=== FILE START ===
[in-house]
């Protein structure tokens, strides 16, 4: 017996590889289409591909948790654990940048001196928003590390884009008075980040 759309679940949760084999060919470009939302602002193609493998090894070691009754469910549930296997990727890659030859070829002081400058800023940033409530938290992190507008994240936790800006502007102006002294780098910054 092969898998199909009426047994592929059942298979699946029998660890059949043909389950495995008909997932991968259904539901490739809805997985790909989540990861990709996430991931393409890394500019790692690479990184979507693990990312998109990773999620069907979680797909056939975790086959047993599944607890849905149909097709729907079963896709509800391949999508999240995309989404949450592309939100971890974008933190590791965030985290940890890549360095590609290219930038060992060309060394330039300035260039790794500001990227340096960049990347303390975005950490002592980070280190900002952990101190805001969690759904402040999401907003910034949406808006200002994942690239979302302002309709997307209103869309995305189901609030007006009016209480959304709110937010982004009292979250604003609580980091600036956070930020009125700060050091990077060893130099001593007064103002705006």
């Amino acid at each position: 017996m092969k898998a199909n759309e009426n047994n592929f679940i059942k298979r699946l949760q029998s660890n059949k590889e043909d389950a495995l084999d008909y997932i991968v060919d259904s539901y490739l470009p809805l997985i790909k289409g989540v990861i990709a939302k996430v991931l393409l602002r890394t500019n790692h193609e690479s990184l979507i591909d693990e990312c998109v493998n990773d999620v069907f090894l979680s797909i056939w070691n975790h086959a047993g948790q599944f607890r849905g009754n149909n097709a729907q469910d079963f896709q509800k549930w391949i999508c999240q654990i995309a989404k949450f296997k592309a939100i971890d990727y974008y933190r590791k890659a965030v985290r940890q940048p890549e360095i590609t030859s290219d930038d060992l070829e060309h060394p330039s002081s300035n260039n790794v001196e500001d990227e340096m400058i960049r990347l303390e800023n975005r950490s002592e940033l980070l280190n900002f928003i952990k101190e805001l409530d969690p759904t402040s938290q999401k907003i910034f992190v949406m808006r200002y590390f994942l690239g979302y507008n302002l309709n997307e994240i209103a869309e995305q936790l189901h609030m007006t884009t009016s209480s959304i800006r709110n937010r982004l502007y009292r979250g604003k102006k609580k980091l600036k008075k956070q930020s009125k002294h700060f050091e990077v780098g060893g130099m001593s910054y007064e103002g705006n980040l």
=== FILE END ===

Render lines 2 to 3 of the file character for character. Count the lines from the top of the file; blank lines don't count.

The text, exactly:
């Protein structure tokens, strides 16, 4: 017996590889289409591909948790654990940048001196928003590390884009008075980040 759309679940949760084999060919470009939302602002193609493998090894070691009754469910549930296997990727890659030859070829002081400058800023940033409530938290992190507008994240936790800006502007102006002294780098910054 092969898998199909009426047994592929059942298979699946029998660890059949043909389950495995008909997932991968259904539901490739809805997985790909989540990861990709996430991931393409890394500019790692690479990184979507693990990312998109990773999620069907979680797909056939975790086959047993599944607890849905149909097709729907079963896709509800391949999508999240995309989404949450592309939100971890974008933190590791965030985290940890890549360095590609290219930038060992060309060394330039300035260039790794500001990227340096960049990347303390975005950490002592980070280190900002952990101190805001969690759904402040999401907003910034949406808006200002994942690239979302302002309709997307209103869309995305189901609030007006009016209480959304709110937010982004009292979250604003609580980091600036956070930020009125700060050091990077060893130099001593007064103002705006």
């Amino acid at each position: 017996m092969k898998a199909n759309e009426n047994n592929f679940i059942k298979r699946l949760q029998s660890n059949k590889e043909d389950a495995l084999d008909y997932i991968v060919d259904s539901y490739l470009p809805l997985i790909k289409g989540v990861i990709a939302k996430v991931l393409l602002r890394t500019n790692h193609e690479s990184l979507i591909d693990e990312c998109v493998n990773d999620v069907f090894l979680s797909i056939w070691n975790h086959a047993g948790q599944f607890r849905g009754n149909n097709a729907q469910d079963f896709q509800k549930w391949i999508c999240q654990i995309a989404k949450f296997k592309a939100i971890d990727y974008y933190r590791k890659a965030v985290r940890q940048p890549e360095i590609t030859s290219d930038d060992l070829e060309h060394p330039s002081s300035n260039n790794v001196e500001d990227e340096m400058i960049r990347l303390e800023n975005r950490s002592e940033l980070l280190n900002f928003i952990k101190e805001l409530d969690p759904t402040s938290q999401k907003i910034f992190v949406m808006r200002y590390f994942l690239g979302y507008n302002l309709n997307e994240i209103a869309e995305q936790l189901h609030m007006t884009t009016s209480s959304i800006r709110n937010r982004l502007y009292r979250g604003k102006k609580k980091l600036k008075k956070q930020s009125k002294h700060f050091e990077v780098g060893g130099m001593s910054y007064e103002g705006n980040l």